CEO and President
Ascena Retail Group, Inc.
David Jaffe spent a decade working on Wall Street, took time out to earn an MBA from Stanford, and joined the ranks of the venture capital world all before coming aboard the family business, dressbarn, founded by his mother and father in 1962. It was Jaffe’s father Elliot, after all, who told him to gain more experience before taking on the challenges of the family business. It was while Jaffe was pursuing a career in venture capital with a focus on the retail and consumer products that he was finally “bitten by the entrepreneurial bug.”
“Family businesses remain so important to the world’s economy, as they think not in months, but in generations, and not always in rocketing share prices but in stability and resilience,” said Bryan Pearce, EY Americas Director, Entrepreneur Of The Year. “Jaffe is a great example of remaining true to the family culture and values while also embracing the best management practices that the corporate world has to offer.”
Though Jaffe loved his career on Wall Street, he acknowledges that venture capital, which placed his focus on investing, was a little too hands-off for him. And, Jaffe had a young family, so the constant travel and long hours that come with the territory were not ideal. When his father came to him in 1992 and offered him a position within the company, Jaffe knew the time was right, for both his young family and his father’s plans for the future, for him to make a move.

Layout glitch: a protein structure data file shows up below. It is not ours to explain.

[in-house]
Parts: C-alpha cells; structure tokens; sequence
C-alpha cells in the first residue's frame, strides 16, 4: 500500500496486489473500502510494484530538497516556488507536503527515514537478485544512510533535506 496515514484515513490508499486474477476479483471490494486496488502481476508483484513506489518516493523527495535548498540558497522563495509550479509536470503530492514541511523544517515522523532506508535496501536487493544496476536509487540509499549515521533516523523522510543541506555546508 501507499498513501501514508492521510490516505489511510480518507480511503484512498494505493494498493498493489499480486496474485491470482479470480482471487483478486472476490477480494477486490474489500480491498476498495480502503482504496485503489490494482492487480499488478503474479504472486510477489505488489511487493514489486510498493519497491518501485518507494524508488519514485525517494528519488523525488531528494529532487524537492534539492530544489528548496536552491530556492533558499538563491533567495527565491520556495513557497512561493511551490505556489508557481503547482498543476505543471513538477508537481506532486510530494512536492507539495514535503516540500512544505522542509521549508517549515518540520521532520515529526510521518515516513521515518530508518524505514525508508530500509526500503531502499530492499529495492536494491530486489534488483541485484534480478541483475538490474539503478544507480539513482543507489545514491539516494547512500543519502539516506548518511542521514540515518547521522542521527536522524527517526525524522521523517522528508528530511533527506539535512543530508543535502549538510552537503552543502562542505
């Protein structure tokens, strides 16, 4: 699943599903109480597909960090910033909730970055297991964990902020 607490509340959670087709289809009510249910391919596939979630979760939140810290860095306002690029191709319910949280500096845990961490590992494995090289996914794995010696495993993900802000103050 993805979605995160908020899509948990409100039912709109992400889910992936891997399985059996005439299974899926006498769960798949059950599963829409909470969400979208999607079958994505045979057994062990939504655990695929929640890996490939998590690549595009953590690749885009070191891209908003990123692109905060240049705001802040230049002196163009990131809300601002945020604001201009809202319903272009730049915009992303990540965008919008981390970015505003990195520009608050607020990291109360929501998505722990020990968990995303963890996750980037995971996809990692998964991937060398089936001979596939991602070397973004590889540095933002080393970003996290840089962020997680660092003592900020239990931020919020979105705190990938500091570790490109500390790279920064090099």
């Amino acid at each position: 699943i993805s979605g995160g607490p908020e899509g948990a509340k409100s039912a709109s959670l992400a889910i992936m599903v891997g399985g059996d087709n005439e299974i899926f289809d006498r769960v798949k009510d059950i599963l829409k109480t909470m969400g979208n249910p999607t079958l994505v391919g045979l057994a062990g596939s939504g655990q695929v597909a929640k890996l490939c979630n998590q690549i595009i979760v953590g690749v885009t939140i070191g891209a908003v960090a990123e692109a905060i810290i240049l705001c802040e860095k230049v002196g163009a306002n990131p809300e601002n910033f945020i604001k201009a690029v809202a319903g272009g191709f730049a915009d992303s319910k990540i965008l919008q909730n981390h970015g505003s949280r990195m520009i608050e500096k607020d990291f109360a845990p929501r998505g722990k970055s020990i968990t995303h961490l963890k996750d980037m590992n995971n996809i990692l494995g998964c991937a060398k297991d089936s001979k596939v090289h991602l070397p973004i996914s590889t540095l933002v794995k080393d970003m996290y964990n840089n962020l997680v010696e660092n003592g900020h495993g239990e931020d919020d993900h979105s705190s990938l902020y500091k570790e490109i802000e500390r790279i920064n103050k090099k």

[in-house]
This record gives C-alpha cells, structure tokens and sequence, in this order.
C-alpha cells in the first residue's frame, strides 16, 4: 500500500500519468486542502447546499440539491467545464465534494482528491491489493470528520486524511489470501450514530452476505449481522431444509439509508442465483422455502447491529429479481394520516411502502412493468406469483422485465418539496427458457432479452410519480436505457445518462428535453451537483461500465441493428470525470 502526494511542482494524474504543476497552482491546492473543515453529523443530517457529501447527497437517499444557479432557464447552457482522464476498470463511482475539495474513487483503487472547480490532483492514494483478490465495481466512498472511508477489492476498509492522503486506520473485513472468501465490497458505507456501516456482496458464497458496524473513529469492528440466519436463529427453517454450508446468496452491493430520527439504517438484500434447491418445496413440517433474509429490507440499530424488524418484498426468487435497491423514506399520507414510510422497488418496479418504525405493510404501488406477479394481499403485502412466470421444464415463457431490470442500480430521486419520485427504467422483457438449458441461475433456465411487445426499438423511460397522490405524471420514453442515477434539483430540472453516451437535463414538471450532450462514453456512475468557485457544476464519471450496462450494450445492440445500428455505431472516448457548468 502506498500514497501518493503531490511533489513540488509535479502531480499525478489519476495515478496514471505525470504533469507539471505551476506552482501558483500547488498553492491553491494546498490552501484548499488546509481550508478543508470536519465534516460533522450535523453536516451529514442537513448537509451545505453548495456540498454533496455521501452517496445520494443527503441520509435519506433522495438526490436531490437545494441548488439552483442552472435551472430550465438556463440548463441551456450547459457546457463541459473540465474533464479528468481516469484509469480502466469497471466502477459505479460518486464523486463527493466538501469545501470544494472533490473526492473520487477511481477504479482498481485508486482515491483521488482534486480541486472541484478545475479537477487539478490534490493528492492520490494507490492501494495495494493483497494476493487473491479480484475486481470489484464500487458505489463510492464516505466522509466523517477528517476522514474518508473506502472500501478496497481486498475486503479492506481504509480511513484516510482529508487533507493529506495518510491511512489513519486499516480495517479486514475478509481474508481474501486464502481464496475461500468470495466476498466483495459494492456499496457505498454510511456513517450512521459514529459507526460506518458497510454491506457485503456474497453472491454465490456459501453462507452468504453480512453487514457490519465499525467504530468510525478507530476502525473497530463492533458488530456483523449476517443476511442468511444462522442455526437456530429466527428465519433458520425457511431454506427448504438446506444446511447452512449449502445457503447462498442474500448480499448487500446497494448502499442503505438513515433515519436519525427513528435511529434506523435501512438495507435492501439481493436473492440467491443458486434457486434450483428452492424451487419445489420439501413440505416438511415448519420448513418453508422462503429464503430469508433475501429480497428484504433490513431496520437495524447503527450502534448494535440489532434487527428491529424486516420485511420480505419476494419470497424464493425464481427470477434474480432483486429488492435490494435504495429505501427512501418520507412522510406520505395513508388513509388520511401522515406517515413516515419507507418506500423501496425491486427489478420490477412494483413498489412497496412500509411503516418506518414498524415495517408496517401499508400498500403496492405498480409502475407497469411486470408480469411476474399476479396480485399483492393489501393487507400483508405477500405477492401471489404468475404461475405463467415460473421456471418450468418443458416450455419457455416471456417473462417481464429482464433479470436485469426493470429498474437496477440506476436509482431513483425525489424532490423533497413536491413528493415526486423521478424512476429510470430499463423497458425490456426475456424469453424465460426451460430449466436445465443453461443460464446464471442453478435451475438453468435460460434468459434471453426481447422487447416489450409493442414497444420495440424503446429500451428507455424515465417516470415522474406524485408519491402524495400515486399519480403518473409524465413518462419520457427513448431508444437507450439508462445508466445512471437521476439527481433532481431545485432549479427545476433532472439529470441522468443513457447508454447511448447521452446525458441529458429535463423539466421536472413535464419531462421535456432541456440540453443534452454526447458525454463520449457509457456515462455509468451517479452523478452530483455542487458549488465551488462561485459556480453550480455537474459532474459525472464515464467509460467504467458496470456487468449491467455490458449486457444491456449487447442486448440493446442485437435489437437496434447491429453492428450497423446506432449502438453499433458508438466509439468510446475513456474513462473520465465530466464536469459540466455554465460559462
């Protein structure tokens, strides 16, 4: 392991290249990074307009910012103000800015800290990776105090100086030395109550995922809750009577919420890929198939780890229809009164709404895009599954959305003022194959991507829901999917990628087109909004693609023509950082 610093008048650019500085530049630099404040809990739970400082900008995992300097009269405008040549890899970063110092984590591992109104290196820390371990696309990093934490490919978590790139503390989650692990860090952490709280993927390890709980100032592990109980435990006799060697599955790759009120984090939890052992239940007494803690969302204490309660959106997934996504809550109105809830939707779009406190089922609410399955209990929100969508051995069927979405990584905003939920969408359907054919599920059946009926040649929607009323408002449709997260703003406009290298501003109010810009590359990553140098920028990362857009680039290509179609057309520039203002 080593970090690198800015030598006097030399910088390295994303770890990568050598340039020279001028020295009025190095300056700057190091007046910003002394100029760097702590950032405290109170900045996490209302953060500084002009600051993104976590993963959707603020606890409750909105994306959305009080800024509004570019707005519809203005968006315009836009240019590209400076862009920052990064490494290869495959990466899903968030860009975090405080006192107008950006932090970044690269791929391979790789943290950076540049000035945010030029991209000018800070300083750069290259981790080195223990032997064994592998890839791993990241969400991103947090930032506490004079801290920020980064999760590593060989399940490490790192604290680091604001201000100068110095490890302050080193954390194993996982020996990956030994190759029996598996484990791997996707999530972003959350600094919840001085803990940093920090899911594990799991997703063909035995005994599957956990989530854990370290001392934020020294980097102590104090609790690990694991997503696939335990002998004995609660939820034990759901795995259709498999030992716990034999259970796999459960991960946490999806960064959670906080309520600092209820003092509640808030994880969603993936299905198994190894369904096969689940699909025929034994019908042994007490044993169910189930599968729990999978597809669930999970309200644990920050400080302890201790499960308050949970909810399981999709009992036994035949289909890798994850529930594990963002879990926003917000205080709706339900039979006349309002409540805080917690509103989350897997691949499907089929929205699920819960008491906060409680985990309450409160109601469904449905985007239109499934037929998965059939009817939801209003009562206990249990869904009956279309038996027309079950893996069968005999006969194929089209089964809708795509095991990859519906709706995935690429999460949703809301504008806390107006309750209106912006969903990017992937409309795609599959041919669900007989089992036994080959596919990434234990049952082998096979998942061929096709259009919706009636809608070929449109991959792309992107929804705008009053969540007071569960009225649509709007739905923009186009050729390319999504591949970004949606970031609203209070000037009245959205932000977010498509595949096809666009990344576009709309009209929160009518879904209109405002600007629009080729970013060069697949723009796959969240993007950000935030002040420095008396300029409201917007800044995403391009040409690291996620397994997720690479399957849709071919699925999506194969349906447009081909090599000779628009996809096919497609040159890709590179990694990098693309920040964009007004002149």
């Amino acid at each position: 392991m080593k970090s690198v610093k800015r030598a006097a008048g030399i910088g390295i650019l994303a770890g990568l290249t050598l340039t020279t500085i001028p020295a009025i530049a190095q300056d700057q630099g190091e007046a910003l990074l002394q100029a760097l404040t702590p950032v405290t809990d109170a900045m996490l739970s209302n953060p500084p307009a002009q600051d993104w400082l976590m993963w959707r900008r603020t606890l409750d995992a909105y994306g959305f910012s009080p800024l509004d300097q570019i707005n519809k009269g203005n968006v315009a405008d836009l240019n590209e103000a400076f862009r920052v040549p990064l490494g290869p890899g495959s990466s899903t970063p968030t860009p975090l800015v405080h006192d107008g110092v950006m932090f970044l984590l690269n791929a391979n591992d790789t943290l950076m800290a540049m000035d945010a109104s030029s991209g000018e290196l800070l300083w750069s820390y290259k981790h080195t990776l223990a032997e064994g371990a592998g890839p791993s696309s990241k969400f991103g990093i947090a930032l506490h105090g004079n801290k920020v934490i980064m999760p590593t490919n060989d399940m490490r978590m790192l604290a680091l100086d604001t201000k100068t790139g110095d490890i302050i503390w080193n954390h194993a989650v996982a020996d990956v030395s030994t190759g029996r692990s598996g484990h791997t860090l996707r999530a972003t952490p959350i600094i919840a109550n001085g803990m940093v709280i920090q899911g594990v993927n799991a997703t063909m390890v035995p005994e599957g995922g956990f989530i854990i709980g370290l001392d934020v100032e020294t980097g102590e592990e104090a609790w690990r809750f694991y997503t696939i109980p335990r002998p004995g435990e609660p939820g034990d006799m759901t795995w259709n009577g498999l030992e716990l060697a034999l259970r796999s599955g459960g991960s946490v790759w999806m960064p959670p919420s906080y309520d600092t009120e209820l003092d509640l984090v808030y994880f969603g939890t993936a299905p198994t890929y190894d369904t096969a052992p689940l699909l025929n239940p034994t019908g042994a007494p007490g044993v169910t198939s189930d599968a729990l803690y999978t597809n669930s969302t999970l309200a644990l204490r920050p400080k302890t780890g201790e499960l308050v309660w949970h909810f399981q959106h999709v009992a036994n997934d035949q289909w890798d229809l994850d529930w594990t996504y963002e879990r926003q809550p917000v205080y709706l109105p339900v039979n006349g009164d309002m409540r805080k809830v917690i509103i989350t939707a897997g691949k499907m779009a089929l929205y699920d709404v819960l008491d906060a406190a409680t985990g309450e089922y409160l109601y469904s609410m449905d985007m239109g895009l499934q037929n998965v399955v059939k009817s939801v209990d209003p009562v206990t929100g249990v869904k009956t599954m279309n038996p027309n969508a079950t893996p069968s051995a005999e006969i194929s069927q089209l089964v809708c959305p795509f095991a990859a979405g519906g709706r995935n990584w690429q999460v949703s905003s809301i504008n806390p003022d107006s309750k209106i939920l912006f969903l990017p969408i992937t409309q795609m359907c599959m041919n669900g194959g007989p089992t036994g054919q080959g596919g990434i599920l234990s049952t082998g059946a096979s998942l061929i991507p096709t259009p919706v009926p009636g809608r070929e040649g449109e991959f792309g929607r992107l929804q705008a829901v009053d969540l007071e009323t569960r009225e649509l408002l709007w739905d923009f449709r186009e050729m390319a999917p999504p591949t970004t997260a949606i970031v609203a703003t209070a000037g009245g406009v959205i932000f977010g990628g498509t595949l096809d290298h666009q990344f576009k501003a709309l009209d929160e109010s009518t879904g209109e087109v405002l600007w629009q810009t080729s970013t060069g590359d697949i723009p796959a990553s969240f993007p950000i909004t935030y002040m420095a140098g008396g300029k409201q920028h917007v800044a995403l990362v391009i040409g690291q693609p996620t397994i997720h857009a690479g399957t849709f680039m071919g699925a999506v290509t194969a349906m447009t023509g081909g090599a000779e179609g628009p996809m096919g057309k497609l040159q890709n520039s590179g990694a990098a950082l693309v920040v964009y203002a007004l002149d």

But it would be another decade before Jaffe would be named CEO. Jaffe joined the company as a vice president. This way, he spent time in various parts of the company – buying, the distribution center, opening new stores – helping him learn how all aspects of the business worked and giving him credibility.
Jaffe believes that credibility, from both the years learning the ins and outs of dressbarn and from his work on Wall Street, was important in moving the company from dressbarn, a very successful retailer, to Ascena Retail Group, an even more successful retail group. Not long after being named CEO, Jaffe, armed with a strong balance sheet and targeted focus, began to make strategic acquisitions including maurices, Justice and Charming Shoppes that became subdivisions of the larger holding company. In recognition of the changes taking place in the operation, the company restructured and renamed itself Ascena in early 2011.
According to Jaffe, 17 functions, including distribution, accounting, lease administration and legal services, are either centralized or in the process of being centralized. While the back-office work is consolidated into a single management structure, the headquarters stays in their hometown, and the management team stays in place, letting the subdivisions drive their own front ends.
The first 10 years of results are very promising, and Jaffe says he will carry his father’s example to the next generation if they’re interested in a leadership role in the family business.